Di-Alloc-β-homolysine 11 (Alloc = allyloxycarbonyl) was obtained in 73% yield by treatment of β-homolysine 10 with allyl chloroformate and K2CO3 in water[6] (Scheme [2]); reaction of 11 with N-hydroxysuccinimide and EDC·HCl in DMF, followed by coupling of the NHS ester with 3-hydroxy-l-valine produced acid 12 in 86% yield over two steps.

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Scheme 2 Synthesis of dipeptide 12. Reagents and conditions: (a) allyl chloroformate, K2CO3, H2O, 0 °C to r.t., 16 h, 73%; (b) NHS, EDC·HCl, DMF, r.t., 16 h; (c) 3-hydroxy-l-valine, Et3N, dioxane–H2O (2:1), r.t., 2 h, 86% (over 2 steps).

The synthesis of the aryl core is depicted in Scheme [3]. We envisioned that the shortest and easiest approach for the synthesis of aldehyde 15 could be the chlorination of commercially available 3,5-dihydroxybenzaldehyde at the C-4 position. Initially, several attempts using NCS/PTSA/NaCl,[7] NaOCl/KOH,[8] NCS/AcOH,[9] and NCS/MeOH[10] were tried to obtain 4-chloro-3,5-dihydroxybenzaldehyde, but in all the cases either chlorination occurred exclusively at the C-2 position or there was no product formation at all. Thus, we followed a different strategy. Allylation of commercially available 4-chloro-3,5-dihydroxybenzoic acid (13) by using K2CO3/DMF[11] at room temperature gave ester 14 in 92% yield (Scheme [3]). Treatment of ester 14 with DIBAL-H in CH2Cl2 at –78 °C[12] cleanly furnished the benzyl alcohol, which was immediately oxidized by using PCC/NaOAc in CH2Cl2 to give aldehyde 15 in 80% yield over two steps.

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Scheme 3 Synthesis of the aryl core. Reagents and conditions: (a) allyl bromide, K2CO3, DMF, 0 °C to r.t., 2 h, 92%; (b) DIBAL-H, CH2Cl2, –78 °C, 1 h; (c) PCC, NaOAc, 10 °C to r.t., 2 h, 80% (over 2 steps); (d) 1. i-Pr2NH, n-BuLi, THF, 0 °C, 30 min, then N-(diphenylmethylene)glycine tert-butyl ester in THF, –78 °C, 30 min; 2. TMSCl, –78 °C to r.t. over 1 h, then ZnCl2 (cat.), 15 in THF, r.t., 2 h; 3. 10% citric acid, r.t., 16 h, 81% (from 15).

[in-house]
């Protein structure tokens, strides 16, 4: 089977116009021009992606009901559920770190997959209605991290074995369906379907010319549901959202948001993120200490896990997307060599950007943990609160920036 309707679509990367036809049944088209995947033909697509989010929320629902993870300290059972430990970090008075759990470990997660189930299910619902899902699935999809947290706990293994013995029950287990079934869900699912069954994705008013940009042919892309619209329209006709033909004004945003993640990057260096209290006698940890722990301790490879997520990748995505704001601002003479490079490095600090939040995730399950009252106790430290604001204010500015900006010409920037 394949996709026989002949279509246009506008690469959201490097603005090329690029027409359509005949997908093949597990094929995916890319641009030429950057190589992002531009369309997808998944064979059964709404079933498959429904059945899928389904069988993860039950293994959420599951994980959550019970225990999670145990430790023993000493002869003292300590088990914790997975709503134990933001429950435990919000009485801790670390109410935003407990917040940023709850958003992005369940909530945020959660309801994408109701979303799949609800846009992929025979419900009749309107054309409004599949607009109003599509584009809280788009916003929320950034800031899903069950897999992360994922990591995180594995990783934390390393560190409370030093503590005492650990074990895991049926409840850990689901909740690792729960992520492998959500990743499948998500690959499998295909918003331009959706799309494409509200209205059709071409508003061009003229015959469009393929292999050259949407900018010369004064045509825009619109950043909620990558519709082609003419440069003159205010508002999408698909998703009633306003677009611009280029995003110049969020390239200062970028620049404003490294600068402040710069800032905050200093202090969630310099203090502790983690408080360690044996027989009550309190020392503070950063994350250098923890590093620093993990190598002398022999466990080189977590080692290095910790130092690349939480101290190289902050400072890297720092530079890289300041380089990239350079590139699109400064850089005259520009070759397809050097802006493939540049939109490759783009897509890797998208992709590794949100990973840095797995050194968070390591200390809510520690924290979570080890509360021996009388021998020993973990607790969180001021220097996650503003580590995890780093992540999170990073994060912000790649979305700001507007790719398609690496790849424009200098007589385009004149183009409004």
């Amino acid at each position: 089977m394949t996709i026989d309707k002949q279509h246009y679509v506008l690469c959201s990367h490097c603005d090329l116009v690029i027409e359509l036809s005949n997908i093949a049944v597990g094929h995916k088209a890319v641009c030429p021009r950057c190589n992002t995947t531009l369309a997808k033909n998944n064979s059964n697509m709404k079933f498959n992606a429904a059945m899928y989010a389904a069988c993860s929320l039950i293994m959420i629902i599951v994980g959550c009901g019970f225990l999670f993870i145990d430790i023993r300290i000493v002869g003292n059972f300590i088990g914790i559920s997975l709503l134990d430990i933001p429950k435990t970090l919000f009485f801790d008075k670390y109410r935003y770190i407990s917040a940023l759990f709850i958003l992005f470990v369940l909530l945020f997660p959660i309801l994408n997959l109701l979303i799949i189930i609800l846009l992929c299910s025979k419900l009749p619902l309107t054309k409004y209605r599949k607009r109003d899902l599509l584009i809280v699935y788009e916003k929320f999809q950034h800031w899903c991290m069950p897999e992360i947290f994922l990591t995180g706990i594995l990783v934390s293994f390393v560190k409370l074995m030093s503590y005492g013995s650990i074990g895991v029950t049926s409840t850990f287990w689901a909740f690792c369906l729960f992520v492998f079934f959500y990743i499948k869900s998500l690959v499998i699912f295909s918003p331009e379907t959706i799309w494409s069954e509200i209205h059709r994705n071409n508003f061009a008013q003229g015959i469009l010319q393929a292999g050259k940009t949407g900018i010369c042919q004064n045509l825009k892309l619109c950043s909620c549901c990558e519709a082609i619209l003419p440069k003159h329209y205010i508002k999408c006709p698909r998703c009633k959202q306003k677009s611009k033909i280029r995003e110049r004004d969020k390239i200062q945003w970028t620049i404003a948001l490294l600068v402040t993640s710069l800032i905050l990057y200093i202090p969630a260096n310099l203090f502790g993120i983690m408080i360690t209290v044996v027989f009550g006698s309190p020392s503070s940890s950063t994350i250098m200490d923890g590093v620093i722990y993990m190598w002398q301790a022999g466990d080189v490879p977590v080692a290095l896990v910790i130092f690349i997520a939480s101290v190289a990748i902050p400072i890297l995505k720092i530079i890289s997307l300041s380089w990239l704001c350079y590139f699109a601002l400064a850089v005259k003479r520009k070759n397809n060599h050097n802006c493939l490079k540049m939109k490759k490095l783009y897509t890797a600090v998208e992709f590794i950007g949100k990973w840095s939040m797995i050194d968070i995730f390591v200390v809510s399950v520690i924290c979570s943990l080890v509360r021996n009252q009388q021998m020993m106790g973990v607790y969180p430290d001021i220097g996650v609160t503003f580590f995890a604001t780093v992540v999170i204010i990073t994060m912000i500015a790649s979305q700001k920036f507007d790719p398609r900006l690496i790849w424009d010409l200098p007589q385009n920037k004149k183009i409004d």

The aldehyde now had to be converted into the corresponding amino alcohol (±)-16, for the coupling with the dipeptide counterpart. Kirk et al.[13] reported that ZnCl2-catalyzed­ aldol condensation of a glycine equivalent with aromatic aldehydes mainly gave the threo diastereomers. Thus, following Kirk’s protocol, compound 15 was condensed with N-(diphenylmethylene)glycine tert-butyl ester at –78 °C in the presence of 5 mol% of ZnCl2. The imine and the silyl ether functionalities were removed by mild hydrolysis with 10% citric acid to provide the key intermediate (±)-16 in 81% yield (threo/erythro, 95:5).

The amide coupling of amino alcohol (±)-16 and acid 12 by using HBTU/DMAP furnished amide 17 in 73% yield as a mixture of threo isomers (Scheme [4]). Stereospecific dehydration of the threo-N-acyl-β-hydroxy-α-amino acid fragment was performed by using Martin’s sulfurane [diphenylbis(1,1,1,3,3,3-hexafluoro-2-phenyl-2-propyl)sulfurane] under neutral conditions.[5] The stereospecific formation of the Z-dehydroamino acid is compatible with an E2 elimination process. Since Martin’s sulfurane is known to react with alcohols to give ROSPh2OC(CF3)2Ph intermediates, the reaction is likely to proceed through the formation of intermediate 18, followed by trans E2 elimination from the antiperiplanar conformation.[14] [15] The dehydration smoothly occurred at room temperature without base to produce Z-alkene 19 in 60% yield. One-pot deprotection of the allyl and Alloc groups by using Pd(PPh3)4 as catalyst in combination with N-methylaniline and dimedone[16] as an allyl scavenger gave only a partially deprotected compound. Conversely, the palladium-catalyzed hydrostannolytic cleavage of Alloc and allyl groups using SnBu3H and AcOH in CH2Cl2, followed by careful treatment with TFA in CH2Cl2 at 0°C[17] resulted in clean deprotection to give the final product resormycin (1), whose spectroscopic data matched those reported in the literature.[4]

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Scheme 4 Synthesis of resormycin. Reagents and conditions: (a) HBTU, DMAP, DMF, 0 °C, 2 h, then r.t., 1 h, 73%, (b) Martin’s sulfurane, CH2Cl2, 0 °C to r.t., 16 h, 60%; (c) SnBu3H, AcOH, [PdCl2(PPh3)2], CH2Cl2, r.t., 12 h; (d) TFA, CH2Cl2, 0 °C to r.t., 2 h, 97% (over 2 steps).